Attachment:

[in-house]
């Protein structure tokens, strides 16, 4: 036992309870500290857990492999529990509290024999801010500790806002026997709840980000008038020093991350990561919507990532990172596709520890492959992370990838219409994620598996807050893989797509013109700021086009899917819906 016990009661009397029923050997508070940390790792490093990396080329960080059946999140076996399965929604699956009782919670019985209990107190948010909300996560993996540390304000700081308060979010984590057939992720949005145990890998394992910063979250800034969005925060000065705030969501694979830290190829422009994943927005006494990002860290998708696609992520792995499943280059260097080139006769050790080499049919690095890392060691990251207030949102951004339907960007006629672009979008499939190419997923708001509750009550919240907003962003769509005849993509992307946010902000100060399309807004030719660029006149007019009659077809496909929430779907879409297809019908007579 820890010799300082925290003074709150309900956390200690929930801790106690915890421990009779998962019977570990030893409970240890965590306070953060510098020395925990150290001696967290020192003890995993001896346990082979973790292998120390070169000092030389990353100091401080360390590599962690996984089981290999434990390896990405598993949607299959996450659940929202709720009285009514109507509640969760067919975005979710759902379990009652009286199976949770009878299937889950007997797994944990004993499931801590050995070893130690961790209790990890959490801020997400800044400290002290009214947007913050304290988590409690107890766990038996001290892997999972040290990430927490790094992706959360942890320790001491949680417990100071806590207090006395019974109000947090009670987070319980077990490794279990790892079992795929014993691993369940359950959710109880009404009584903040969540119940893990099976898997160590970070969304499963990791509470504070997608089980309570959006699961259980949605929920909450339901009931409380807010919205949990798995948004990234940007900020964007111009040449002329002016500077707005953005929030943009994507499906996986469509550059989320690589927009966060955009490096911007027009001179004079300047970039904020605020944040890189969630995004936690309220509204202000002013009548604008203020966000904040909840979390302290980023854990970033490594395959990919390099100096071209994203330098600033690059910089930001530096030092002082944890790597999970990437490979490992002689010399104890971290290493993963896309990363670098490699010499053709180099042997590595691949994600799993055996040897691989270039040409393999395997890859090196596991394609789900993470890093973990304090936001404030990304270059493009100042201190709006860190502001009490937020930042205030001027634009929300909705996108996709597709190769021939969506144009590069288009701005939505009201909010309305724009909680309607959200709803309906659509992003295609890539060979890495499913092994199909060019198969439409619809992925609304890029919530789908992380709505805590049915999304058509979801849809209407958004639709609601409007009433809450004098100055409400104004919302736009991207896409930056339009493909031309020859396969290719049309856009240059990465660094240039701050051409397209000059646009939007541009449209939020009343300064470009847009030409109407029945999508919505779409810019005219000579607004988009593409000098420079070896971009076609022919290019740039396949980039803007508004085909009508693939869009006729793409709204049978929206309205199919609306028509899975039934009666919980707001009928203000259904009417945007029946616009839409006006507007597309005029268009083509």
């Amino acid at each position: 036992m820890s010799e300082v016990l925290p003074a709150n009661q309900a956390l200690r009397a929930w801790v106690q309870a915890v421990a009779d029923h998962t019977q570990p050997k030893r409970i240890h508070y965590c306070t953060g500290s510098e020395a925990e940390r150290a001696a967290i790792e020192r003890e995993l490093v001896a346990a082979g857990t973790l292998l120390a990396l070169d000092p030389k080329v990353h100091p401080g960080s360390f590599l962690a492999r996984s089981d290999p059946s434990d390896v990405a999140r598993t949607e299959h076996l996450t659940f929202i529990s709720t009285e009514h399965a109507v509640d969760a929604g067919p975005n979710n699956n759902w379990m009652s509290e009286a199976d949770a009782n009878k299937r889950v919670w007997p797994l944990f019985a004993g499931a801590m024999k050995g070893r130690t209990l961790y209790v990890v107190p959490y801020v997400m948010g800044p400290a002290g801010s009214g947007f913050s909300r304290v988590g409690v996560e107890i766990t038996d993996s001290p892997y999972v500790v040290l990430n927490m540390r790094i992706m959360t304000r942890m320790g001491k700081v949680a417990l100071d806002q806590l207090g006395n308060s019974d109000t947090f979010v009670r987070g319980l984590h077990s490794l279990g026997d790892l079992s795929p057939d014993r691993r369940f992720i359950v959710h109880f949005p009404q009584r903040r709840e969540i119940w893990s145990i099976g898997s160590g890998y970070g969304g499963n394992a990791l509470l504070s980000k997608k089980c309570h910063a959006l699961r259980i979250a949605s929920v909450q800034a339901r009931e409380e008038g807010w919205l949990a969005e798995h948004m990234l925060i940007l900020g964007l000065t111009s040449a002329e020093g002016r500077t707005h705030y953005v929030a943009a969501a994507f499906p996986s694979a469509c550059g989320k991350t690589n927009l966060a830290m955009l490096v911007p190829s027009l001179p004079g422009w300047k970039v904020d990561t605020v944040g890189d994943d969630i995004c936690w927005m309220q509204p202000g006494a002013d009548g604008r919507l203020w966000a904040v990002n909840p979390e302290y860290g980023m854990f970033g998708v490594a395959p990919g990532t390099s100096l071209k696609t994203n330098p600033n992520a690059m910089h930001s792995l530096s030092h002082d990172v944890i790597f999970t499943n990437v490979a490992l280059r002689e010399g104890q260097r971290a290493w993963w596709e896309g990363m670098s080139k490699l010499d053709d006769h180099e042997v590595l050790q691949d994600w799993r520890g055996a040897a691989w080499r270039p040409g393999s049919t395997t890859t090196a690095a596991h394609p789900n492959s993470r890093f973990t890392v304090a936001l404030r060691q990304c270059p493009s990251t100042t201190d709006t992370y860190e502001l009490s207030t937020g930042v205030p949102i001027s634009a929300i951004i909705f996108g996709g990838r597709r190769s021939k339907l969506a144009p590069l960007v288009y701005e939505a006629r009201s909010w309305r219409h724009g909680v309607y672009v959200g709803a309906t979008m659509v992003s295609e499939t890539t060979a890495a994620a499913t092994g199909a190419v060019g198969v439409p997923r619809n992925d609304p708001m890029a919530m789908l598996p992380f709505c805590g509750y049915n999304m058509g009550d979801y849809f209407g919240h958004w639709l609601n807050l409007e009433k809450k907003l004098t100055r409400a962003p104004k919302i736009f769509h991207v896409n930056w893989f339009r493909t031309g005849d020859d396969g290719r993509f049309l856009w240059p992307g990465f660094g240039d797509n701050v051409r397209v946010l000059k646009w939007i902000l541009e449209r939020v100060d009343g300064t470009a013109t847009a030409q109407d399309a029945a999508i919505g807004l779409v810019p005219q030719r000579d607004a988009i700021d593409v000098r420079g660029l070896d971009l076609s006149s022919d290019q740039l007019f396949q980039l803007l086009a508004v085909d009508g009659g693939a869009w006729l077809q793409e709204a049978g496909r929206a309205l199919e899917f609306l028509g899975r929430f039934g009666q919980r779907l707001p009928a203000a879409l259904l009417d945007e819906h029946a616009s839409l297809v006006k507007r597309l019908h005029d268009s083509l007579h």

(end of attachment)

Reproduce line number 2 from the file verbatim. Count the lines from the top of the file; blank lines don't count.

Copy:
């Protein structure tokens, strides 16, 4: 036992309870500290857990492999529990509290024999801010500790806002026997709840980000008038020093991350990561919507990532990172596709520890492959992370990838219409994620598996807050893989797509013109700021086009899917819906 016990009661009397029923050997508070940390790792490093990396080329960080059946999140076996399965929604699956009782919670019985209990107190948010909300996560993996540390304000700081308060979010984590057939992720949005145990890998394992910063979250800034969005925060000065705030969501694979830290190829422009994943927005006494990002860290998708696609992520792995499943280059260097080139006769050790080499049919690095890392060691990251207030949102951004339907960007006629672009979008499939190419997923708001509750009550919240907003962003769509005849993509992307946010902000100060399309807004030719660029006149007019009659077809496909929430779907879409297809019908007579 820890010799300082925290003074709150309900956390200690929930801790106690915890421990009779998962019977570990030893409970240890965590306070953060510098020395925990150290001696967290020192003890995993001896346990082979973790292998120390070169000092030389990353100091401080360390590599962690996984089981290999434990390896990405598993949607299959996450659940929202709720009285009514109507509640969760067919975005979710759902379990009652009286199976949770009878299937889950007997797994944990004993499931801590050995070893130690961790209790990890959490801020997400800044400290002290009214947007913050304290988590409690107890766990038996001290892997999972040290990430927490790094992706959360942890320790001491949680417990100071806590207090006395019974109000947090009670987070319980077990490794279990790892079992795929014993691993369940359950959710109880009404009584903040969540119940893990099976898997160590970070969304499963990791509470504070997608089980309570959006699961259980949605929920909450339901009931409380807010919205949990798995948004990234940007900020964007111009040449002329002016500077707005953005929030943009994507499906996986469509550059989320690589927009966060955009490096911007027009001179004079300047970039904020605020944040890189969630995004936690309220509204202000002013009548604008203020966000904040909840979390302290980023854990970033490594395959990919390099100096071209994203330098600033690059910089930001530096030092002082944890790597999970990437490979490992002689010399104890971290290493993963896309990363670098490699010499053709180099042997590595691949994600799993055996040897691989270039040409393999395997890859090196596991394609789900993470890093973990304090936001404030990304270059493009100042201190709006860190502001009490937020930042205030001027634009929300909705996108996709597709190769021939969506144009590069288009701005939505009201909010309305724009909680309607959200709803309906659509992003295609890539060979890495499913092994199909060019198969439409619809992925609304890029919530789908992380709505805590049915999304058509979801849809209407958004639709609601409007009433809450004098100055409400104004919302736009991207896409930056339009493909031309020859396969290719049309856009240059990465660094240039701050051409397209000059646009939007541009449209939020009343300064470009847009030409109407029945999508919505779409810019005219000579607004988009593409000098420079070896971009076609022919290019740039396949980039803007508004085909009508693939869009006729793409709204049978929206309205199919609306028509899975039934009666919980707001009928203000259904009417945007029946616009839409006006507007597309005029268009083509």